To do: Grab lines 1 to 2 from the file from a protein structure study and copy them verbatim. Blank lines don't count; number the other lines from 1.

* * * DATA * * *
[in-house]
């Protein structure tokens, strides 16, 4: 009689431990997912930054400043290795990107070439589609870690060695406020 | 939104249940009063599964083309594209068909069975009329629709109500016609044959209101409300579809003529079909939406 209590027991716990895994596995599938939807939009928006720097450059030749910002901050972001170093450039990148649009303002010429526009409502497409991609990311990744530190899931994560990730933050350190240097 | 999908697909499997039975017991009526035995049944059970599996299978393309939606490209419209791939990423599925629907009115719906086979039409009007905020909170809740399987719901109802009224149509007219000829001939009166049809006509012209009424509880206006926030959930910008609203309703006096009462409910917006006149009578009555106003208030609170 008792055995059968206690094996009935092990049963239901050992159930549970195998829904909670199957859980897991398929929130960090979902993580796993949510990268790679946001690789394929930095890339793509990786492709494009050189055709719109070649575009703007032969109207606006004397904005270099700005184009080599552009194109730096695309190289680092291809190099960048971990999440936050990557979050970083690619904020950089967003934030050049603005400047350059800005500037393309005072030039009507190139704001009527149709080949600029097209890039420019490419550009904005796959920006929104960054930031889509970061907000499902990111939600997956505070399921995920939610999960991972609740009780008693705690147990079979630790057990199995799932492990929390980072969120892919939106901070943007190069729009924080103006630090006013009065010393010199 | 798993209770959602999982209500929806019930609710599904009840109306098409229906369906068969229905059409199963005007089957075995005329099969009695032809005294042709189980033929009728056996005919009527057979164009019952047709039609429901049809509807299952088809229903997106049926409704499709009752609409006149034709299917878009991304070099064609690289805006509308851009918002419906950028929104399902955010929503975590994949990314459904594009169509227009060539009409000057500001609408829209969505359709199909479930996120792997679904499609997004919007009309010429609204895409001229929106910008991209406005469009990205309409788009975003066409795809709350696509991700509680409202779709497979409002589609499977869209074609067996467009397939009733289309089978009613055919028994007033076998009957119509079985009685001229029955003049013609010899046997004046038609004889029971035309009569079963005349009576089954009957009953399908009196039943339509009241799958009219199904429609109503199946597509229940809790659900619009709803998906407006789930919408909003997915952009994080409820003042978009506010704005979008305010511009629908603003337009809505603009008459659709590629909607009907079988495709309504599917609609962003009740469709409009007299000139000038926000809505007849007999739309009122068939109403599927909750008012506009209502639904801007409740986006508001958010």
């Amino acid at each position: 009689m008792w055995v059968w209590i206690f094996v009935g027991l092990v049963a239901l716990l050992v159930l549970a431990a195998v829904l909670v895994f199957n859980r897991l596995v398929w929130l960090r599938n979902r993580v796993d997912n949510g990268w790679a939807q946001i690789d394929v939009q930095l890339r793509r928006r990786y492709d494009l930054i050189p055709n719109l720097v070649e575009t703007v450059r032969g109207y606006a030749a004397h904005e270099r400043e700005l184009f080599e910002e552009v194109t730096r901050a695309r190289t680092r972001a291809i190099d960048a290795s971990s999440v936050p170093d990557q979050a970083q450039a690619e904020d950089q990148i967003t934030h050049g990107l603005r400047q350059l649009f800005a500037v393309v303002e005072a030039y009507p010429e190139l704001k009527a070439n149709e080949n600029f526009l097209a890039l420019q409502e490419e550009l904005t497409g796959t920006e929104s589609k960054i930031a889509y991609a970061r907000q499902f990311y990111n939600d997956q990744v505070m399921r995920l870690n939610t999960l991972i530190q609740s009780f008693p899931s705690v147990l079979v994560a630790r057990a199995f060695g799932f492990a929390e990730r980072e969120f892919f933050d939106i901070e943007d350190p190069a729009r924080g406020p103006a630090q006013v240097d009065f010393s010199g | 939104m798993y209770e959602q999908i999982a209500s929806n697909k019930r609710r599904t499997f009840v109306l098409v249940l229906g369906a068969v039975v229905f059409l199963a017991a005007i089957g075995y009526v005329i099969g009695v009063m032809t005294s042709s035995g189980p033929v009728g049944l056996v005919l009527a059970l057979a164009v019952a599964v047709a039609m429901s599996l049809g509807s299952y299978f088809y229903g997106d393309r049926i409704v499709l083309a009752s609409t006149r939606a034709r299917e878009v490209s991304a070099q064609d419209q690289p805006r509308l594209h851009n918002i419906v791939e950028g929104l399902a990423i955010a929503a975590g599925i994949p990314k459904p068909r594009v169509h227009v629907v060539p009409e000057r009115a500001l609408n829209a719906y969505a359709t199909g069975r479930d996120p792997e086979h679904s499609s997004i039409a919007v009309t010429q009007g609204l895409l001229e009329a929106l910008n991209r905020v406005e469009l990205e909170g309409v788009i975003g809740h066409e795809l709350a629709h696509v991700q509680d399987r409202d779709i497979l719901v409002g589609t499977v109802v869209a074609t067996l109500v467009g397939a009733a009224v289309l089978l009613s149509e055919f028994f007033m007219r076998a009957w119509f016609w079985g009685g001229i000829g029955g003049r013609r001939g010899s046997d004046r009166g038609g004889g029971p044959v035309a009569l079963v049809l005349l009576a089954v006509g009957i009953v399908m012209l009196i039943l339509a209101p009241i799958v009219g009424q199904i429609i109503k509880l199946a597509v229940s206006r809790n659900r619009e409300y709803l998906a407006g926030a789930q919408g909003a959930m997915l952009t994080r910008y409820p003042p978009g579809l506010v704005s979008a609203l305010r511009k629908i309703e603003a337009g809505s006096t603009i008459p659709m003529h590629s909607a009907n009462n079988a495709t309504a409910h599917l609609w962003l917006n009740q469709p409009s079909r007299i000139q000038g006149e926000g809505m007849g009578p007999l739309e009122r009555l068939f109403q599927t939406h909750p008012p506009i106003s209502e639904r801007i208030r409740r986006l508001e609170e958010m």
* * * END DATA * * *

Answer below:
[in-house]
């Protein structure tokens, strides 16, 4: 009689431990997912930054400043290795990107070439589609870690060695406020 | 939104249940009063599964083309594209068909069975009329629709109500016609044959209101409300579809003529079909939406 209590027991716990895994596995599938939807939009928006720097450059030749910002901050972001170093450039990148649009303002010429526009409502497409991609990311990744530190899931994560990730933050350190240097 | 999908697909499997039975017991009526035995049944059970599996299978393309939606490209419209791939990423599925629907009115719906086979039409009007905020909170809740399987719901109802009224149509007219000829001939009166049809006509012209009424509880206006926030959930910008609203309703006096009462409910917006006149009578009555106003208030609170 008792055995059968206690094996009935092990049963239901050992159930549970195998829904909670199957859980897991398929929130960090979902993580796993949510990268790679946001690789394929930095890339793509990786492709494009050189055709719109070649575009703007032969109207606006004397904005270099700005184009080599552009194109730096695309190289680092291809190099960048971990999440936050990557979050970083690619904020950089967003934030050049603005400047350059800005500037393309005072030039009507190139704001009527149709080949600029097209890039420019490419550009904005796959920006929104960054930031889509970061907000499902990111939600997956505070399921995920939610999960991972609740009780008693705690147990079979630790057990199995799932492990929390980072969120892919939106901070943007190069729009924080103006630090006013009065010393010199 | 798993209770959602999982209500929806019930609710599904009840109306098409229906369906068969229905059409199963005007089957075995005329099969009695032809005294042709189980033929009728056996005919009527057979164009019952047709039609429901049809509807299952088809229903997106049926409704499709009752609409006149034709299917878009991304070099064609690289805006509308851009918002419906950028929104399902955010929503975590994949990314459904594009169509227009060539009409000057500001609408829209969505359709199909479930996120792997679904499609997004919007009309010429609204895409001229929106910008991209406005469009990205309409788009975003066409795809709350696509991700509680409202779709497979409002589609499977869209074609067996467009397939009733289309089978009613055919028994007033076998009957119509079985009685001229029955003049013609010899046997004046038609004889029971035309009569079963005349009576089954009957009953399908009196039943339509009241799958009219199904429609109503199946597509229940809790659900619009709803998906407006789930919408909003997915952009994080409820003042978009506010704005979008305010511009629908603003337009809505603009008459659709590629909607009907079988495709309504599917609609962003009740469709409009007299000139000038926000809505007849007999739309009122068939109403599927909750008012506009209502639904801007409740986006508001958010």